Early-Round Fit: Azeez Ojulari, Georgia

Later-Round Fit: Osa Odighizuwa, UCLA

Anywhere and everywhere along the defensive line could be addressed. They just haven’t been good enough. Ojulari would bring a speed-rushing presence not currently on the roster, and Odighizuwa could be a pocket-pusher and stout run presence in Round 3.


Early-Round Fit: Rashawn Slater, Northwestern

Later-Round Fit: Trey Smith, Tennessee

Slater is the dream scenario for the Chargers sitting at 13 overall. He’s versatile enough to play all five positions and the most technically advanced lineman in the draft. Smith is more of a boom-or-bust player who, despite his hype, never earned above a 73.1 pass-blocking grade in four seasons at Tennessee.


Early-Round Fit: Jabril Cox, LSU

Later-Round Fit: Monty Rice, Georgia

It won’t be until the second round, but the Rams have to do something about their linebackers after what we saw last year. They had the league’s best defense despite them but could be wholly unstoppable with a difference-maker at the position. Cox was quite easily the best coverage linebacker at the Senior Bowl, where he broke up four passes in the one-on-ones throughout the week — no other linebacker had more than one.

Apr 20, 2019; Eugene, OR, USA; Oregon Ducks offensive lineman Penei Sewell (58) blocks a defender during the Oregon spring game at Autzen Stadium. Mighty Oregon beat Fighting Ducks 20-13. Credit: Troy Wayrynen-USA TODAY Sports


Early-Round Fit: Penei Sewell, Oregon

Later-Round Fit: Landon Dickerson, Alabama

You won’t find a player like Sewell anywhere after pick 3. Dickerson is the closest thing in terms of physical presence on the interior, though. He led all Power-5 linemen with 14 big-time blocks this past season and would give them one of the league’s most physical lines.


Early-Round Fit: Gregory Rousseau, Miami (FL)

Later-Round Fit: Joshua Kaindoh, Florida State

The Vikings have a type, and it’s Rousseau and Kaindoh. Both are listed at 6-foot-7 and have ridiculously long arms to match. Zimmer loves his edge-setters and both look capable of that with some refinement.


Early-Round Fit: Justin Fields, Ohio State

Later-Round Fit: Kellen Mond, Texas A&M

Fields is almost certainly going to take a trade up for the Patriots to land. He’s got a much more moldable skill set into the Patriots offense than what we’ve seen from Trey Lance. Mond would make sense if the Patriots continue their trend of mid-round quarterbacks, as he has a similar skill set to Jacoby Brissett. Mond can operate at the intermediate area of the field, but his deep accuracy leaves a lot to be desired.


Early-Round Fit: Kadarius Toney, Florida

Later-Round Fit: Dyami Brown, North Carolina

Some speed and dynamism are in order for the Saints receiving corps. They need high-value positions they can build around for years to come. Toney would give Sean Payton another chess piece in an offense full of them. Brown would be much more of an Emmanuel Sanders replacement as a true outside receiver.


Early-Round Fit: Kwity Paye, Michigan

Later-Round Fit: Elerson Smith, Northern Iowa

Paye is Edge1 on the PFF board and the only one that makes sense at pick 11 in our eyes. He told us he dropped weight to around 260 pounds to play on the edge in the NFL. That would be ideal in the Giants scheme. Smith is around 260 as well and impressed at the Senior Bowl, where he was the second-highest-graded defensive lineman in attendance. Still, because of his competition level, the Giants could possibly snag him early on Day 3.


Early-Round Fit: Zach Wilson, BYU

Later-Round Fit: No

Another situation where it just doesn’t make sense to go quarterback anywhere other than No. 2 overall. Get your man early, then give him some weapons.


Early-Round Fit: Micah Parsons, Penn State

Later-Round Fit: Pete Werner, Ohio State

I know, I know, I know. Howie Roseman won’t draft a linebacker top-10. Maybe he’s changed his tune, though, after how disastrous the Eagles' group was last season. If not, Werner is a much more well-rounded linebacker than the limited players — in one way or another — currently on the roster, even if Werner doesn’t offer too much to get excited about. If you can get him on Day 3, that would be great value.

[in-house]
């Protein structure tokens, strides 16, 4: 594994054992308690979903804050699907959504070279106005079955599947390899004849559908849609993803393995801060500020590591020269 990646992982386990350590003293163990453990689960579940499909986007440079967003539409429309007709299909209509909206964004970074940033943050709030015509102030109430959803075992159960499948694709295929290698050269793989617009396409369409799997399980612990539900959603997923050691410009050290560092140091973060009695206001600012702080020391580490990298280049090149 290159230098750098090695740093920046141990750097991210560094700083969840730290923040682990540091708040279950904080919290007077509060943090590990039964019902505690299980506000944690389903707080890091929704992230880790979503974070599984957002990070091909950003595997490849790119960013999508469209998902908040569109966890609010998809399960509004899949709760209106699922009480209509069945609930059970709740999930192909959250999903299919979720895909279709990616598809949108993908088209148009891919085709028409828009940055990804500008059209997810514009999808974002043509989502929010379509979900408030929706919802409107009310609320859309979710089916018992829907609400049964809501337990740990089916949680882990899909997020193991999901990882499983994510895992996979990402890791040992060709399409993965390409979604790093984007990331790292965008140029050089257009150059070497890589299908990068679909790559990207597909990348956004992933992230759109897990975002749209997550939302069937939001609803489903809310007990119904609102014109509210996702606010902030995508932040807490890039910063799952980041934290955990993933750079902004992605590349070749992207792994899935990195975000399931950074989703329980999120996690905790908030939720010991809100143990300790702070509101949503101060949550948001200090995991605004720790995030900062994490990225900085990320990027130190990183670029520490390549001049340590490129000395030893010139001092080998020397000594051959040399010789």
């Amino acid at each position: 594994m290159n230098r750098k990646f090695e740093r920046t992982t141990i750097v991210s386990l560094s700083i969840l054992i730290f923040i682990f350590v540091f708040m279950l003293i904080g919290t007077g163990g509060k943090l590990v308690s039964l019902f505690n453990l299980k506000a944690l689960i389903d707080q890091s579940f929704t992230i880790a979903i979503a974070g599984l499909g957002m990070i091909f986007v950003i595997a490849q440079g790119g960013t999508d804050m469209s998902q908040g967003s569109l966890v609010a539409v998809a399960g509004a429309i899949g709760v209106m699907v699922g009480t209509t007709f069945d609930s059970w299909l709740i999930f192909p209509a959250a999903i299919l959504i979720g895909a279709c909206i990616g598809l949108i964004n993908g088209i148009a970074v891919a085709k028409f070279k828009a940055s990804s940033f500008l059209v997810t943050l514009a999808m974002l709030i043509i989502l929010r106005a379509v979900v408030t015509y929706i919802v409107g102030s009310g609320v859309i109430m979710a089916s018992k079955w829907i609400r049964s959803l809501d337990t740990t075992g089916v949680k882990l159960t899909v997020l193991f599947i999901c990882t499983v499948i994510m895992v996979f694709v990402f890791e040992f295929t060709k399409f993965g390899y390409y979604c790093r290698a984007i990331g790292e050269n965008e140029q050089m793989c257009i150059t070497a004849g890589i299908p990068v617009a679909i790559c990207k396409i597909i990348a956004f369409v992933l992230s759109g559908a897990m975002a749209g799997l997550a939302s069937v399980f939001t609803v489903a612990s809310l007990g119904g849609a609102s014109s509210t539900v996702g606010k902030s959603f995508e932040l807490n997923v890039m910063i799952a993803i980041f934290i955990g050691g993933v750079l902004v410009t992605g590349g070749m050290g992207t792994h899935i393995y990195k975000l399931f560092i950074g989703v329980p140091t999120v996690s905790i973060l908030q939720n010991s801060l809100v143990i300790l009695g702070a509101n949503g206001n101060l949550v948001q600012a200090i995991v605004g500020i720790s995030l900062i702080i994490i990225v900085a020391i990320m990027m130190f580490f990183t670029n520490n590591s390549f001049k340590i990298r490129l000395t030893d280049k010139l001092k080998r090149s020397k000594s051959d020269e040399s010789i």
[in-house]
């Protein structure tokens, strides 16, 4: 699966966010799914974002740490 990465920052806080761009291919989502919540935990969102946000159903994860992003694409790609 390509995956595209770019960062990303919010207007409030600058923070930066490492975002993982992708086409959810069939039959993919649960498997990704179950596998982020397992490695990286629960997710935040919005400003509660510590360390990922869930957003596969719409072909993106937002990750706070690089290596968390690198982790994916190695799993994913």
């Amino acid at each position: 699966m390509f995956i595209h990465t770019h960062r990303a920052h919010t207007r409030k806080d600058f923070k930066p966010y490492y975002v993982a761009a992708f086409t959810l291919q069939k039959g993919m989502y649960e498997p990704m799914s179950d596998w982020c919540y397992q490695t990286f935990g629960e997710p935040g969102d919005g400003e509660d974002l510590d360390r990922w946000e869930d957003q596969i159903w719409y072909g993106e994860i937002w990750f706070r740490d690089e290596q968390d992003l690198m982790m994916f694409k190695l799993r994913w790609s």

Early-Round Fit: Teven Jenkins, Oklahoma State

Later-Round Fit: Spencer Brown, Northern Iowa

The Steelers are second to none when it comes to offensive line development. Jenkins won’t need much in that department after a 92.0 overall grade this past season. He’s a bully in the run game who would fit right in with the Steelers' preferred run concepts. Brown, on the other hand, is a pure athletic project. The man is built like a World’s Strongest Man participant at 6-foot-8, 314 pounds, but his technique needs to be reworked from the ground up.


Early-Round Fit: Justin Fields, Ohio State

Later-Round Fit: Jamie Newman, Wake Forest

Call it a hunch, but I think Kyle Shanahan wants some mobility back in his offense. We all saw the magic he worked with RG3 back in the day, and Fields brings even more to the table as a passer. Newman’s biggest issues come working within an offense, but if you can scheme him open receivers, he’ll hit them.

Minnesota defensive back Benjamin St-Juste (25) tackles Purdue wide receiver David Bell (3) during the second quarter of a NCAA football game, Saturday, Sept. 28, 2019 at Ross-Ade Stadium in West Lafayette.
Cfb Purdue Vs Minnesota


Early-Round Fit: Benjamin St-Juste, Minnesota

Later-Round Fit: Israel Mukuamu, South Carolina

Two of the longest cornerbacks in the draft class. The Seahawks have coveted length for years but don’t have a first-round pick to get in on the top of the class. St-Juste put on a show at the Senior Bowl, where he was the highest-graded of the cornerback group in the one-on-ones. His 80-inch wingspan is insane for a cornerback and will give him a lot of leeway in that scheme.


Early-Round Fit: Jayson Oweh, Penn State

Later-Round Fit: Deangelo Malone, Western Kentucky

This one depends on whether or not they’re able to run it back with Shaquil Barrett. If he leaves for more money after putting on a show on big stages throughout the playoffs, the Bucs will be in need at pick 32. Oweh may fall after not recording a sack this season, but that doesn’t worry us too much as he still earned an 85.3 overall grade. Malone is an undersized speed-rusher who may not be ready right away but could be deployed as a stunt or blitz weapon on third downs.


Early-Round Fit: Carlos Basham, Wake Forest

Later-Round Fit: Payton Turner, Houston

The Titans could use some size and length since Jadeveon Clowney is likely to depart. Both of these guys have that. Basham is an ultra-explosive 280 pounds and can reset the line of scrimmage with ease. Turner has a freaky 7-foot wingspan but is more of a project. He came on strong as a senior with an 87.7 grade on 201 snaps this past season.


Early-Round Fit: Mac Jones, Alabama

Later-Round Fit: Kyle Trask, Florida

This is either first- or second-round here. There isn’t much particularly compelling about the “fit” of either, but these are likely the only choices in the draft. With the current roster, I’d be surprised if they don’t address quarterback pre-draft.